Ploughman's Slices - vegetarian recipe
Ploughman's Slices - an easy meat free recipe - perfect for parties
Most pubs in England have a traditional Ploughman's Lunch on the menu. But what exactly is it?
This is good food at its simplest. It consists of good quality bread, a chunk of Cheddar, or local cheese, onions, pickle and salad.
This tradition is what the doughty ploughmen would take to the fields every day for their hearty midday meal. It's cheap, good and filling. It's also a good dish to serve when you're entertaining - with a twist.
I've often found myself in the position of having several friends round for lunch or dinner but I haven't had the time to prepare elaborate meals - or the money to pay for expensive treats. But yet I want to show my guests that I have gone to a little trouble on their behalf, rather than just put a loaf and a hunk of cheese on the table.
It as easy to eat as a slice of pizza - that makes it great for buffets as it becomes a finger food. Kids absolutely adore it, too.
So this is a great solution. It's always popular and can be served hot right from the oven or as cold slices as part of a tasty buffet.
- 1 tube pizza dough. Of course, you could make your own or buy a ready-prepared pizza base
- 2 - 3 onions
- ½ cup pickle. We use Branston which is the one that most commonly served in England with the Ploughman's Lunch
- 4 - 5 oz. cheese. To be authentically English I use Cheddar
- A little olive oil
- Salad to serve - here I used tomatoes and baby green leaves
The first thing you will need to do is preheat the oven according to the directions given on the dough tube. If you're using pizza bases that are ready made a temperature of 375° should be fine but do check the instructions on the packaging. Place a frying pan or skillet onto the hob set to medium-high and pour in the olive oil.
Peel the onions and slice them into rings. Add to the olive oil in the pan and shake or stir to distribute them evenly in the oil.
This is Britain's favorite pickle.
There are only two of us in our household but nevertheless we go through a jar of this roughly once a week. It's delicious with cheese and crackers but great as a chutney with almost any sort of dish.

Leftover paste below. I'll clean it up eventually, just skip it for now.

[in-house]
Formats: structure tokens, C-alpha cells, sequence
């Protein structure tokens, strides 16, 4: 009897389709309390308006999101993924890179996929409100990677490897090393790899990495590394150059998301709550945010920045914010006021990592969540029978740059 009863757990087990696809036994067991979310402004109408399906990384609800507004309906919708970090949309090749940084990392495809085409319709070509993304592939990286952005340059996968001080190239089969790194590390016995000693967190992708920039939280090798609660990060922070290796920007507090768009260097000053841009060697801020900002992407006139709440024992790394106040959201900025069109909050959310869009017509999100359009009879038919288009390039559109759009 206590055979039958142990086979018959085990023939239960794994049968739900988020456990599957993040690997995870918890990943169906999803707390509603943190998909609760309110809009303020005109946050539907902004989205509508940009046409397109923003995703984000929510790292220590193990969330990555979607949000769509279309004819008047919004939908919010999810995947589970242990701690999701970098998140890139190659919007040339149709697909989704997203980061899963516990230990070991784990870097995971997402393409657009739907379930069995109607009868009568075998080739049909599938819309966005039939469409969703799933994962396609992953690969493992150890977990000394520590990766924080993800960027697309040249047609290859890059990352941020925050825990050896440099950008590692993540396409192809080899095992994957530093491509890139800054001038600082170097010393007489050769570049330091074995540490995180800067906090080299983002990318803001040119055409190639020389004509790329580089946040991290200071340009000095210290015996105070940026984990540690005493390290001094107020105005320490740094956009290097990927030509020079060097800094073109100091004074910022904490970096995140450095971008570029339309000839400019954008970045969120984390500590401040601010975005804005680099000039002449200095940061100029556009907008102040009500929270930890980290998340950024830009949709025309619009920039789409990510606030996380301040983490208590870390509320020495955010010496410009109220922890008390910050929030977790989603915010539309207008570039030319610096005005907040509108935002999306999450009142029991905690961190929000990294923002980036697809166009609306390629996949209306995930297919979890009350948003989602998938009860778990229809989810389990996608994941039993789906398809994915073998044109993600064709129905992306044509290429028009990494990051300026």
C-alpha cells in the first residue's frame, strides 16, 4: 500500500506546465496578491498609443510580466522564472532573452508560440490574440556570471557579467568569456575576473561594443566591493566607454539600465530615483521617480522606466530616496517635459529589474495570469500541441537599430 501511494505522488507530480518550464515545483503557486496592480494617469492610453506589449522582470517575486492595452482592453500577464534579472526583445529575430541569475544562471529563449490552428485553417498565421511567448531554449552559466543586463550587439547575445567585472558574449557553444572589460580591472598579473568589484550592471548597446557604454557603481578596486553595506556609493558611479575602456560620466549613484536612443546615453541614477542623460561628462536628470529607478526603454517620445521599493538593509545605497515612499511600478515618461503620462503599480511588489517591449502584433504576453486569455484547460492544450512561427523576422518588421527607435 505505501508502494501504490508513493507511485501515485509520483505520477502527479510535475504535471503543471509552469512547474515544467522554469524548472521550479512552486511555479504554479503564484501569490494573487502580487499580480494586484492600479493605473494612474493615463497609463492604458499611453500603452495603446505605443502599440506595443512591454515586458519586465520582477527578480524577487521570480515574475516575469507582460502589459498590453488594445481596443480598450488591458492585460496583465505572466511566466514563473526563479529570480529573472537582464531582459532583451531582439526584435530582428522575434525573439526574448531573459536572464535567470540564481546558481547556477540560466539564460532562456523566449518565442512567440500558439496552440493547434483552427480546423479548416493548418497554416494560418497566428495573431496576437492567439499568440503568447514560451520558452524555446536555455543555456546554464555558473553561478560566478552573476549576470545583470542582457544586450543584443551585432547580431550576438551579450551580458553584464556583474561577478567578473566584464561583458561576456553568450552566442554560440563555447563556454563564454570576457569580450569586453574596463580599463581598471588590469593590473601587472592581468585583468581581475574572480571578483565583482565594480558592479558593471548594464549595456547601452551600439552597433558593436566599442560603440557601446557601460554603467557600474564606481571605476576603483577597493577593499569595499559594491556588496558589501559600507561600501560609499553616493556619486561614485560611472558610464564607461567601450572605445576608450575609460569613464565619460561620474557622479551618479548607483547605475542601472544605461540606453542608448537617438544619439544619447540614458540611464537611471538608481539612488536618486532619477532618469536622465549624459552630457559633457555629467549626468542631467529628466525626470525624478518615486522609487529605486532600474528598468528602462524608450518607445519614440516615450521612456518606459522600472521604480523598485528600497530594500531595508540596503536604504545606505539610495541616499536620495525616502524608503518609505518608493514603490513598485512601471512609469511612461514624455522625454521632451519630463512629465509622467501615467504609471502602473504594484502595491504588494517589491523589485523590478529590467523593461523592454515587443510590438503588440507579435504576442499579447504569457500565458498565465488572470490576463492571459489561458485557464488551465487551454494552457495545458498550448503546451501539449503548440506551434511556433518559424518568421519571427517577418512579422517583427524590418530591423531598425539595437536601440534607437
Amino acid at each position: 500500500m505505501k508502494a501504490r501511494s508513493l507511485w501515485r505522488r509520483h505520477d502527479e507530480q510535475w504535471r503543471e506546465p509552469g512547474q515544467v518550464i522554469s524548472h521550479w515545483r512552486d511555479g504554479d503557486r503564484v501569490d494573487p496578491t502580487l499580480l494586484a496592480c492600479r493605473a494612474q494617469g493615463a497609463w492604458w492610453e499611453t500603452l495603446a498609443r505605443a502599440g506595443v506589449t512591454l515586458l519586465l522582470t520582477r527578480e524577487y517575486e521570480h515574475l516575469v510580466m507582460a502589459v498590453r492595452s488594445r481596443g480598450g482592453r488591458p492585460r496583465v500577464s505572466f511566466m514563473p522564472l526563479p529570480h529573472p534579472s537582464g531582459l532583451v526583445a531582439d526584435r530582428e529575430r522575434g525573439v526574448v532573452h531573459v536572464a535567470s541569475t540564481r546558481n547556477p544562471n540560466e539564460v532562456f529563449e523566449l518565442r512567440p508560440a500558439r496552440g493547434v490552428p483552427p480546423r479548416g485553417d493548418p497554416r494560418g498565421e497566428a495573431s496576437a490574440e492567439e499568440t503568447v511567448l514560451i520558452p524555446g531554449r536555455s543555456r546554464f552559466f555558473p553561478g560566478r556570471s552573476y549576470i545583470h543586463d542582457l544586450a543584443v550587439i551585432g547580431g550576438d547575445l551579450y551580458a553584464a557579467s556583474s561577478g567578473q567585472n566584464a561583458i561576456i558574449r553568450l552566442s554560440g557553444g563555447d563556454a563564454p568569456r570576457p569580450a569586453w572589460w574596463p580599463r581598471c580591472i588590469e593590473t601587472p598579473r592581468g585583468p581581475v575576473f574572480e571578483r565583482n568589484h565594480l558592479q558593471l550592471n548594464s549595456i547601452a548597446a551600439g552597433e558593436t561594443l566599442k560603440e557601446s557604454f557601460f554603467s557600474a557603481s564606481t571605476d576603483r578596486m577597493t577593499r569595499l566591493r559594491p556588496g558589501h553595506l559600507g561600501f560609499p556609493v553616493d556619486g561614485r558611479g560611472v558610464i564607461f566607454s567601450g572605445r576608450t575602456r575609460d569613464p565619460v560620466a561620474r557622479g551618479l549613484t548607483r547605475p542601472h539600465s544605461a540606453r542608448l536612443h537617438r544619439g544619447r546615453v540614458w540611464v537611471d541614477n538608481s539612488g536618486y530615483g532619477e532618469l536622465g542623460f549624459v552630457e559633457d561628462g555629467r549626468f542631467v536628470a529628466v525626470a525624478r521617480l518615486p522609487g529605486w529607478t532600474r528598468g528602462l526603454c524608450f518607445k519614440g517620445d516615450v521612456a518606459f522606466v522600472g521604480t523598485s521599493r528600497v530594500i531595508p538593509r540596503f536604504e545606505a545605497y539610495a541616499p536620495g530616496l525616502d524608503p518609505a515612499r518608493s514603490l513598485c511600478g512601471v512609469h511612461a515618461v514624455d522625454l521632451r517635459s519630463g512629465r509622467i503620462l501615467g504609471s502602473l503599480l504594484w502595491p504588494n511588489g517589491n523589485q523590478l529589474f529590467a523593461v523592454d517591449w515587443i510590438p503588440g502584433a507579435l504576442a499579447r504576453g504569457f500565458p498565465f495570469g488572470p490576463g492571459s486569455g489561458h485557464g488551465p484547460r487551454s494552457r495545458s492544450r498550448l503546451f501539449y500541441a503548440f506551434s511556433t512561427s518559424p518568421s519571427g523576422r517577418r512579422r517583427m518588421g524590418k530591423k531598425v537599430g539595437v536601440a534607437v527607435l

It's very popular in sandwiches - where we would have cheese and pickle, many meat eaters have this in sandwiches containing ham or other meats.
In the old days, the ploughman's wife would make her own chutneys but since Branston made its appearance - almost a hundred years ago - this particular pickle has been widely adopted. It's not always to be found in our local stores but it's always available online.
When the onions turn transparent, and start to slightly brown, turn the heat down to low and place a lid on top of the pan. Stir or shake occasionally so that the onions don't burn or stick.
Roll out the dough on a lightly-floured board. As you can see, I use a clean jar for rolling pastry of any kind. In my teeny tiny kitchen I like to keep tools and utensils to a minimum! Lift the rolled dough onto an ungreased cookie sheet and bake for the time specified on the package. It will be going back into the oven for about ten minutes later so take that into account. However, the base does need to be firm and beginning to turn golden.
Remove the base from the oven and spread with the pickle. Spoon the cooked onion slices on the top.
Put it back into the oven while you grate the cheese. Top the onions with the cheese and cook until the cheese is how you like it. This allows you the time to create a quick salad.
Sometimes, it's easy to create simple vegetarian or vegan meals at home for the family. But it's when we're expecting guests that I sometimes need inspiration. If our guests don't eat meat, then I'd rather make something a little more special than ordinary family meals. If our guests do eat meat, I really want to show them just how delicious meat-free meals can be - they are often amazed. Good recipe books make all the difference.
© 2013 Jackie Jackson